This article is by Gail Seidel and published by Bible.org
“What do you want me to do for you?” Jesus asked. The blind man said, “I want to see.”
“Go,” said Jesus, “your faith has healed you.” Immediately he received his sight and followed Jesus along the road. (Mark 10:46-52)
The question is a powerful tool. It requires an answer. It promotes reflection. It engages the hearer asking for accountability. It shows respect and interest in the hearer. It offers a place for the hearer to give their thoughts and opinions. It prompts subsequent questions and is an invitation for the hearer to ask a question. A question invites relationship.
Consider some of the questions Jesus asked. In each incident the question is a teaching tool offering an opportunity for the hearer to engage. The question shifts their thoughts and startles them back into reality and the essence of the moment. The question pulls them beneath the waterline to consider a new aspect of reasoning and challenges their assumptions. A question brings conviction, offers encouragement and an invitation to learn.
“At once Jesus realized that power had gone out from him. He turned around and asked, ‘who touched my clothes?’ ” (Mark 5:25-34)
“Awakened by His disciples during the storm on the lake, ‘Why are you so afraid? Do you still have no faith? ‘ ”(Mark 4:40)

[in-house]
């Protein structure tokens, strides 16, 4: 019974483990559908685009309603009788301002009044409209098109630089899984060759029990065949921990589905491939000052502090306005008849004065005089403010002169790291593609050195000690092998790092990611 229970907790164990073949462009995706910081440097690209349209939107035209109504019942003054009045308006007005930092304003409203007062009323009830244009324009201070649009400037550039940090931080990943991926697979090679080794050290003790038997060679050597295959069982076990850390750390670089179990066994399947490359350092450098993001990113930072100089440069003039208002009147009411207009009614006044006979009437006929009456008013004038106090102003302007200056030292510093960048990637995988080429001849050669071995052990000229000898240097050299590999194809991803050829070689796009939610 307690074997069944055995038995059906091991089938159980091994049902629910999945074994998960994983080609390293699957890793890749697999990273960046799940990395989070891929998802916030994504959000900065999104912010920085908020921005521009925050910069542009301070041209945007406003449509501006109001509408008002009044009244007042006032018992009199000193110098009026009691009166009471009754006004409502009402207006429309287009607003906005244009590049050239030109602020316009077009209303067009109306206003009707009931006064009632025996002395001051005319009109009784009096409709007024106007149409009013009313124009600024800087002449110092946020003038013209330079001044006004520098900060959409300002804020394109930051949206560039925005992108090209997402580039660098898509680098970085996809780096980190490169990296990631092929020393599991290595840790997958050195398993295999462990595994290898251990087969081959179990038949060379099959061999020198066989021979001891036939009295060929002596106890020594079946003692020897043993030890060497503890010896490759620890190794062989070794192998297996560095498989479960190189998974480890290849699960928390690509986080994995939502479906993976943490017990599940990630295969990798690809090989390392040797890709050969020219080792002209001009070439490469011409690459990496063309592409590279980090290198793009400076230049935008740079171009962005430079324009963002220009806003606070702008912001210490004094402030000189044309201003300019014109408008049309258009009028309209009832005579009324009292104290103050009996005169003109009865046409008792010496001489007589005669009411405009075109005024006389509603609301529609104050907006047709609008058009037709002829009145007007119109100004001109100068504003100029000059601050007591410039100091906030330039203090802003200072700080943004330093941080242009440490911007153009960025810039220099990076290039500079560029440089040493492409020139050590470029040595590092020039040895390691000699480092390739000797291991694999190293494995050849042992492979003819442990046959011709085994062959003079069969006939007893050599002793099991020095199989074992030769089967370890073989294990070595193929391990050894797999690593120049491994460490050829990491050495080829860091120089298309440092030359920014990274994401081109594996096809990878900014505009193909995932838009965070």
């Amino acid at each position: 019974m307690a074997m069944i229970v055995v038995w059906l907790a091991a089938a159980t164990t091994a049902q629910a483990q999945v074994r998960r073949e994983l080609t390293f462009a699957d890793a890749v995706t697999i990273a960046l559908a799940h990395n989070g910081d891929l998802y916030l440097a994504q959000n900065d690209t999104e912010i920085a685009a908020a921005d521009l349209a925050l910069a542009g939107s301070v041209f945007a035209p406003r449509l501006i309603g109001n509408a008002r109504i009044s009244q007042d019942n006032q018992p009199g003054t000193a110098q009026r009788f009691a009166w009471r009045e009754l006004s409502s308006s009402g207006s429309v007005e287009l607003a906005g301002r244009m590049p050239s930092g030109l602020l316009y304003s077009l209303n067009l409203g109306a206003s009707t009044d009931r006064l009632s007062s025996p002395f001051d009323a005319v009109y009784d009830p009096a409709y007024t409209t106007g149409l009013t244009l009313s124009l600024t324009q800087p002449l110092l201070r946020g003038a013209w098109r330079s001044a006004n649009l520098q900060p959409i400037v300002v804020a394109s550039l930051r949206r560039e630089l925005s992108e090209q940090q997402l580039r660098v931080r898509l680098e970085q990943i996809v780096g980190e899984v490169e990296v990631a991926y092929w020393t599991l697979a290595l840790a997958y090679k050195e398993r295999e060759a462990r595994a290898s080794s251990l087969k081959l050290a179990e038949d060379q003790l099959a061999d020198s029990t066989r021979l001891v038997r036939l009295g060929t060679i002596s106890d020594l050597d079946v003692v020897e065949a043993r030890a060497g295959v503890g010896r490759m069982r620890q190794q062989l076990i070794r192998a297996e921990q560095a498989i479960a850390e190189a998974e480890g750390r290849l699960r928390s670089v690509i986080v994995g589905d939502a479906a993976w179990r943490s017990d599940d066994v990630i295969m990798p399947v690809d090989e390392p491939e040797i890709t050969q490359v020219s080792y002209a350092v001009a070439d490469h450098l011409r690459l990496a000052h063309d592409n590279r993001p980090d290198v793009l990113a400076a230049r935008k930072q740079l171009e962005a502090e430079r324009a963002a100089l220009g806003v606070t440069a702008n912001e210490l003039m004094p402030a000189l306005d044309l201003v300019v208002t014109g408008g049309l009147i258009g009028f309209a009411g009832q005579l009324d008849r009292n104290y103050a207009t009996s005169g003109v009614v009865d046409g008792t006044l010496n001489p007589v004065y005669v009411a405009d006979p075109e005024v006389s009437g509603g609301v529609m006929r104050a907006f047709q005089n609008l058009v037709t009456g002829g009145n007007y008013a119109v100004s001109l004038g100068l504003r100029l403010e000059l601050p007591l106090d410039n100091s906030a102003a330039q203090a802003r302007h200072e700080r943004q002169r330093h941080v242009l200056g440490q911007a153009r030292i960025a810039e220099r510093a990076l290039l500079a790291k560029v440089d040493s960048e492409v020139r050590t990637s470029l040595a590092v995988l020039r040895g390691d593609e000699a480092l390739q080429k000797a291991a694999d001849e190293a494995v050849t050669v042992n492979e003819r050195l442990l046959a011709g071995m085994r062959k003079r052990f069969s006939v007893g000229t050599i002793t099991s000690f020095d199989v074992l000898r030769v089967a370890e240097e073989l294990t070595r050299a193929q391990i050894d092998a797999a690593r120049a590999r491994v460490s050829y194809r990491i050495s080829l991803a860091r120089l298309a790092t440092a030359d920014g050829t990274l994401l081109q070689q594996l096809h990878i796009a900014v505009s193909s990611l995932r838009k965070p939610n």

“Why are you talking about no bread? Do you still not see or understand? Are your hearts hardened? Do you have eyes but fail to see? Do you have ears but fail to hear? And don’t you remember?” (Mark 8:17)
“ ‘How many loaves do you have?’ to the little boy who shared his lunch.” (Matthew 15:34)
“Who do people say the son of man is?”… “What about you?” He asked, “Who do you say I am?” (Matthew 16:13-15)
“What good will it be for a man if he gains the whole world, yet forfeits his soul?”(Matthew 16:26)
“ ‘Could you not keep watch with me for one hour?’ he asked Peter.” (Matthew 26:40)
Even as we read these questions now, thousands of years later, what would you do if you were present with Jesus and he asked you these same questions?
If you could ask Him anything right now what would it be? What is your question?
Knowing what question to ask requires time and some space to reflect on, to think about, to get beneath the superfluous noise of distraction and underneath the busyness, chaos and scattered-ness.
What repeatedly stirs in your mind that you mull over and over and long for an answer to? Oh, I can’t ask that! You may think your question should not be asked or it is too simple, too complicated, too silly or stupid. If you have a question it is worth asking especially when you consider you are asking the Creator of the Universe who is in constant communion and fellowship with the other members of the Trinity.
Don’t ever stop asking questions of God, of yourself, of others. But, remember the 20/80 rule – 20% asking questions, 80% listening. Be still and listen when you ask God your question and consider sharing the impact of that exchange with someone you trust and are accountable to.